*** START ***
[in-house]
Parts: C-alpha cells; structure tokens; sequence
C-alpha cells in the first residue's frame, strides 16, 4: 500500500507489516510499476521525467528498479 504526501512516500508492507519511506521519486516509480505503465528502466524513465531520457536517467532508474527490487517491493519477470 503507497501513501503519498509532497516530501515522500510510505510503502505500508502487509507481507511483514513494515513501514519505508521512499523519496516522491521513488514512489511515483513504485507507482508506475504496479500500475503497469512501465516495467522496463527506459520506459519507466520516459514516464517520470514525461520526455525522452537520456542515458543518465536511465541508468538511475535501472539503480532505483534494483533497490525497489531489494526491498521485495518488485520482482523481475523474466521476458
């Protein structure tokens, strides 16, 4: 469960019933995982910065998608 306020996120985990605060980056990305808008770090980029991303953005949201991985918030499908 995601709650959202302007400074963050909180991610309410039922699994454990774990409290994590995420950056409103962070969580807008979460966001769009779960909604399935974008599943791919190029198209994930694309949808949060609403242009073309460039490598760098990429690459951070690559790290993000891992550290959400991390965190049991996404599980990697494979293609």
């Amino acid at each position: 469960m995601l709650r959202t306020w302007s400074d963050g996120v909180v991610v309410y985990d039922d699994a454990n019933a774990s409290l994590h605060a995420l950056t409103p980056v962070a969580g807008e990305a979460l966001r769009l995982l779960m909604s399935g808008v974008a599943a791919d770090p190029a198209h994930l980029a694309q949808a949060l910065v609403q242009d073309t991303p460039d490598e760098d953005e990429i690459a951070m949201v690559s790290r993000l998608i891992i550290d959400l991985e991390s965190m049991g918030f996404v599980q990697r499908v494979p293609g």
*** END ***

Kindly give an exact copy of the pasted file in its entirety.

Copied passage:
[in-house]
Parts: C-alpha cells; structure tokens; sequence
C-alpha cells in the first residue's frame, strides 16, 4: 500500500507489516510499476521525467528498479 504526501512516500508492507519511506521519486516509480505503465528502466524513465531520457536517467532508474527490487517491493519477470 503507497501513501503519498509532497516530501515522500510510505510503502505500508502487509507481507511483514513494515513501514519505508521512499523519496516522491521513488514512489511515483513504485507507482508506475504496479500500475503497469512501465516495467522496463527506459520506459519507466520516459514516464517520470514525461520526455525522452537520456542515458543518465536511465541508468538511475535501472539503480532505483534494483533497490525497489531489494526491498521485495518488485520482482523481475523474466521476458
């Protein structure tokens, strides 16, 4: 469960019933995982910065998608 306020996120985990605060980056990305808008770090980029991303953005949201991985918030499908 995601709650959202302007400074963050909180991610309410039922699994454990774990409290994590995420950056409103962070969580807008979460966001769009779960909604399935974008599943791919190029198209994930694309949808949060609403242009073309460039490598760098990429690459951070690559790290993000891992550290959400991390965190049991996404599980990697494979293609």
């Amino acid at each position: 469960m995601l709650r959202t306020w302007s400074d963050g996120v909180v991610v309410y985990d039922d699994a454990n019933a774990s409290l994590h605060a995420l950056t409103p980056v962070a969580g807008e990305a979460l966001r769009l995982l779960m909604s399935g808008v974008a599943a791919d770090p190029a198209h994930l980029a694309q949808a949060l910065v609403q242009d073309t991303p460039d490598e760098d953005e990429i690459a951070m949201v690559s790290r993000l998608i891992i550290d959400l991985e991390s965190m049991g918030f996404v599980q990697r499908v494979p293609g």